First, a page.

The IBAS Panel will consider whether the terms or rules used to settle a transaction are fair.
Sometimes a rule that might feel unfair to either the consumer or operator will be upheld by the Panel. We believe that there is an important distinction between a rule that is unfair and an outcome of implementing a rule that is unfortunate.
A customer has bet on the home team to win a football match. With ten minutes to play, is winning 5-0 and comfortably outclassing their opposition.
However, a sudden downpour of rain causes the match not only to be suspended by the referee but subsequently abandoned. Under the rules of the league the match will not be resumed from the point of abandonment but must be replayed from the start at a later date.
The bookmaker’s rules stipulate that where a match is abandoned and no result is lodged with the league’s official governing body, all bets are made void.
The customer might well complain that applying this rule to this situation is unfair on him or her because it was beyond any reasonable doubt that all of their bets were on the verge of winning.
The IBAS view may be that although the customer was clearly extremely unfortunate, the rule is a fair one that – if already in place prior to the kick off of the match – must be applied equally and consistently. Those customers who bet on the away team would read the same rule and assert their entitlement to a refund of their bets, fully entitled to do so. They, of course, should consider themselves as fortunate as the home team-backers would feel unfortunate. But IBAS would not think the situation unfair on either party.
Alternatively, if a customer had bet on the away team in the same match to be winning at half-time and full-time on the ‘HT/FT result’ market, his bookmaker might have settled his bet as a loser at half-time on the basis that as it was already 2-0 to the home team his bet could not possibly be successful.
IBAS might say that it was unfair for the bookmaker to have settled the bet as a loser because, as it turned out, there was no successful double result outcome; the match was not played to a conclusion. It would follow that if there was no result there was no winning half-time/full-time prediction and if there was no winner there could be no losers. The bookmaker would be required to refund the aggrieved customer’s stake money and a rule that sought to keep the customer’s stake money in those circumstances would be considered unfair even though the customer would be most fortunate in circumstances where – without the intervention of rain – they could not possibly have won.
Where a customer complains that an advert placed by a gambling operator has misled them, the Panel will obtain an example of the advert and consider whether:
For example, we might consider that a newspaper advert which related to a betting shop promotion but which made the terms of the offer available only online was potentially unfair by being inaccessible to customers without internet access.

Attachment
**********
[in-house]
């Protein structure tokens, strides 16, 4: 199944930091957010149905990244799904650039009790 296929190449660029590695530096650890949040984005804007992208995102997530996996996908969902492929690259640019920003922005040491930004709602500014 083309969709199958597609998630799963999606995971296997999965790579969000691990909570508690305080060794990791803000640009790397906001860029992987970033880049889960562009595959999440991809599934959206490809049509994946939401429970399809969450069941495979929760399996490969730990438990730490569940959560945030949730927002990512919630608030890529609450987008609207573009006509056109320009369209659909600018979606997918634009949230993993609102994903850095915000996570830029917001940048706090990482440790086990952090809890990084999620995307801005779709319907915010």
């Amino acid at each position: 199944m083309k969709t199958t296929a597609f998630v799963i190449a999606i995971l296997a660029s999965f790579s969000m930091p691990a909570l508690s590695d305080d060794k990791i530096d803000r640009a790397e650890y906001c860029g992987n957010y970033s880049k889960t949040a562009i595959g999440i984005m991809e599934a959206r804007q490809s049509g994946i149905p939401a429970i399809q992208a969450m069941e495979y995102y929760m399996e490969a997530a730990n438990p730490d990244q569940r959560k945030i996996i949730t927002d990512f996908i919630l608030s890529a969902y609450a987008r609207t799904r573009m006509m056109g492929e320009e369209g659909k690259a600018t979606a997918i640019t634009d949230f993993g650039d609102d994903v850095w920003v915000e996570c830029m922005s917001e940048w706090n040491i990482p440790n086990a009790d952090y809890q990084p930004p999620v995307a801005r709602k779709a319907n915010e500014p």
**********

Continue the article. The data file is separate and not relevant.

In considering disputes of this nature, the Panel will refer to the CAP and BCAP codes for gambling advertisements.
Where an advert or promotion is deemed to be misleading or unfair by the Panel, they will also be asked to consider the appropriate method of correction of the unfairness, which may involve settlement of the bet on the terms that the customer understood to apply or the cancellation of bets or games entered into on an apparently false premise.
Account opening offers for online casinos and bookmakers have gone from being common to practically standard. Most of these types of disputes relate to the terms that govern the account-opening offers. Many also relate to situations where an operator believes that one customer has opened or controlled more than one account which has redeemed an offer designed for ‘new customers only’.
When considering disputes concerning unfair bonus terms, the Panel will apply many of the same tests referred to in the Misleading or Unfair Advertisements section.
For disputes about minimum bonus ‘play-through’ or ‘churn’ requirements, i.e. the amount of gambling required by the operator before funds credited as ‘bonus money’ can be withdrawn as cash, the Panel will consider whether the formulae to determine how funds used in various games are weighted are accurately set out in the offer terms, which themselves need to be easily accessible. They will consider whether key terms, such as a maximum stake per game, (where betting is involved) maximum odds per selection or anything else which has the potential to invalidate the customer’s redemption of an offer have been displayed with sufficient accessibility and prominence to reflect their importance.
The Competition and Markets Authority (CMA) is currently conducting an investigation into potential unfair terms in online gambling. Bonus offers appear to be at the forefront of that investigation. The outcomes of that process, in particular any enforcement action taken against individual gambling operators in respect of specific unfair promotions or terms will inevitably help inform and shape the approach that IBAS and other gambling-specialist ADR bodies take in dealing with related disputes in the future.